Reply
  4. Melissa

    I’ve done this too! I quit my job because I was expecting my first child and was in “morning (read: all day) sickness hell.” Thinking I just wouldn’t be able to handle it, I told my boss I just couldn’t cope and left on good terms. Fast forward three months and I was bored out of my skull. I called him up and he took me back part time for four months, even knowing I would leave again when the baby came. I worked until two weeks before my son arrived and was so happy to be at work every day. You’ll never know unless you ask.

    Reply
  5. EnnVeeEl

    Awww…This is really unfortunate. I hope everything works out for the OP. Maybe we can see a post in the future on ways you can tell when a prospective employer is blowing smoke. I understand – I’ve had four jobs (two very early in my career) where I knew in the first two weeks I’d made a horrible mistake. I tried to learn from those mistakes and now I’m in a good place.

    Reply
      1. EnnVeeEl

        Thanks! Because there is nothing worse than being two weeks in and wanting to cry because you feel you messed up. :-/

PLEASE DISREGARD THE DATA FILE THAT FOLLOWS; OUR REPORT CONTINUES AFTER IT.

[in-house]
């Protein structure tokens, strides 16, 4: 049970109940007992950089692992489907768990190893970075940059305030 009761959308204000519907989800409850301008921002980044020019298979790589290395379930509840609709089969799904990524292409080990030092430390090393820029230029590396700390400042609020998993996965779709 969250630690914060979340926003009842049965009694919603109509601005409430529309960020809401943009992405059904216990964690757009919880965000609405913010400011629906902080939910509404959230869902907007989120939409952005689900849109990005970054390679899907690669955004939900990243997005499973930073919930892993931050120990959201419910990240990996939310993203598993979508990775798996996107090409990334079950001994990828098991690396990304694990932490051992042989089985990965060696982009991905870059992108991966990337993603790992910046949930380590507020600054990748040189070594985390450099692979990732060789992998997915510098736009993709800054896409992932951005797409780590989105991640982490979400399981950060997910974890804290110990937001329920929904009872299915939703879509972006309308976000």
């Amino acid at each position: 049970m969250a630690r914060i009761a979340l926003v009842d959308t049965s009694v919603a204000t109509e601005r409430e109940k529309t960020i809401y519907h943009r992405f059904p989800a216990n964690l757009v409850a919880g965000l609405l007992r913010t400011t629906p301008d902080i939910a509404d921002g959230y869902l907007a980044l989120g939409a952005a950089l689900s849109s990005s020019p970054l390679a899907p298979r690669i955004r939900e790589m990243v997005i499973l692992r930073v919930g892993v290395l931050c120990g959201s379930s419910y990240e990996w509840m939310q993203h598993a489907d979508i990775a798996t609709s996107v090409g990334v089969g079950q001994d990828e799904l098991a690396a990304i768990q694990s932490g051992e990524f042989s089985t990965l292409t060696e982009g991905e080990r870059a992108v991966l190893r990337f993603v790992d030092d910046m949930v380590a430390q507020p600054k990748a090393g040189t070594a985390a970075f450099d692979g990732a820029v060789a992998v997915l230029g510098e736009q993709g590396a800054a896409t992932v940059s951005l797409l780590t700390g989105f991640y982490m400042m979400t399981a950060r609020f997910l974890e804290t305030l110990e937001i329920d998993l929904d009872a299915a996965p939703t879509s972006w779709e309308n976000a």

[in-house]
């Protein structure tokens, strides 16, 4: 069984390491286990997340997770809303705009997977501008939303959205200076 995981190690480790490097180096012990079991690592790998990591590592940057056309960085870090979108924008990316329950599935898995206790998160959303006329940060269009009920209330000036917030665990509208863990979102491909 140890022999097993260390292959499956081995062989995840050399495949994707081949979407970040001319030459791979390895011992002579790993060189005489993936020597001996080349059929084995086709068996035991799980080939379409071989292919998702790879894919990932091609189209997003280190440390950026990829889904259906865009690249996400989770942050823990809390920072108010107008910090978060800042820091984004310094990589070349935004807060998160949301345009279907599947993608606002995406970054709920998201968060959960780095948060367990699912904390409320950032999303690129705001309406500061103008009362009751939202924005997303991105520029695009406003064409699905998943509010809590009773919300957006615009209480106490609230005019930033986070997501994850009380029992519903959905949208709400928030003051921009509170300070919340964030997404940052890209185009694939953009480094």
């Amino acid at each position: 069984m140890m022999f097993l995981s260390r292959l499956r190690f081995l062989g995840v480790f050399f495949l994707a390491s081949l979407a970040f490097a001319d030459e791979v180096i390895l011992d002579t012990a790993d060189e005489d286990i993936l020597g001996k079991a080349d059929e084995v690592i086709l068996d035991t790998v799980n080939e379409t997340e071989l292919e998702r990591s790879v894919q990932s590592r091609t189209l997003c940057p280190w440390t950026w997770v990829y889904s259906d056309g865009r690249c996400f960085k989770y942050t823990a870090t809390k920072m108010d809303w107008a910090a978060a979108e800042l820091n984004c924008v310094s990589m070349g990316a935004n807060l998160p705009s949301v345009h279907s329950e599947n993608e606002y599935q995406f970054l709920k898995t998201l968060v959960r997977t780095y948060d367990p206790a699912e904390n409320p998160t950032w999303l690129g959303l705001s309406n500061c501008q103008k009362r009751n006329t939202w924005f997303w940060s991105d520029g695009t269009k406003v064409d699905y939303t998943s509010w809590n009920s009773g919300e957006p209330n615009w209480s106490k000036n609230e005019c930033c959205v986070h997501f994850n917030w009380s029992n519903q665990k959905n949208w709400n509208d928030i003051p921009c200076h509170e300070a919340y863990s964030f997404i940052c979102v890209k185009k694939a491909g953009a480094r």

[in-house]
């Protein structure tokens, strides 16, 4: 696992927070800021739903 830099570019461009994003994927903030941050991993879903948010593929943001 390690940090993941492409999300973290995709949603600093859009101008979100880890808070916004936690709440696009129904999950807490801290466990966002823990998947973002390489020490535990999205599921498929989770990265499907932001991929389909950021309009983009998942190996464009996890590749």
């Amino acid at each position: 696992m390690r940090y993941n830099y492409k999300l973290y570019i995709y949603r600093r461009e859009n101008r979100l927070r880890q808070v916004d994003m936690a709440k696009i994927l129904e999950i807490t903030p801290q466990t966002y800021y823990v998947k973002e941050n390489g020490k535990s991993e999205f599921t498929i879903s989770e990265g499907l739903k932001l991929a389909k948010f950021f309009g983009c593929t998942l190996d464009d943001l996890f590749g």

Reply
          1. Jamie

            Agree. Two weeks is more than long enough to decide if you hate the people/environment…but in those first couple of weeks it isn’t even your job yet…you’re still doing the last person’s job.

            I spent my first month on the job talking myself into returning after lunch and not running away, changing my name, and going into sales where no one would find me.

            It takes time to make a job your own.

            Reply
            1. Lora

              I think I spent my first two months in my current job wondering how the hell anyone got anything done, ever, and who sold their soul to Satan to get the Regulatory Agency Of Doom to sign off on this crap.

              I got a new boss one month into the new job, whose method of dealing with it was to shout at me for being so lazy and not getting anything done, plus a bunch of stupid admin-type work he was piling on top of the mess.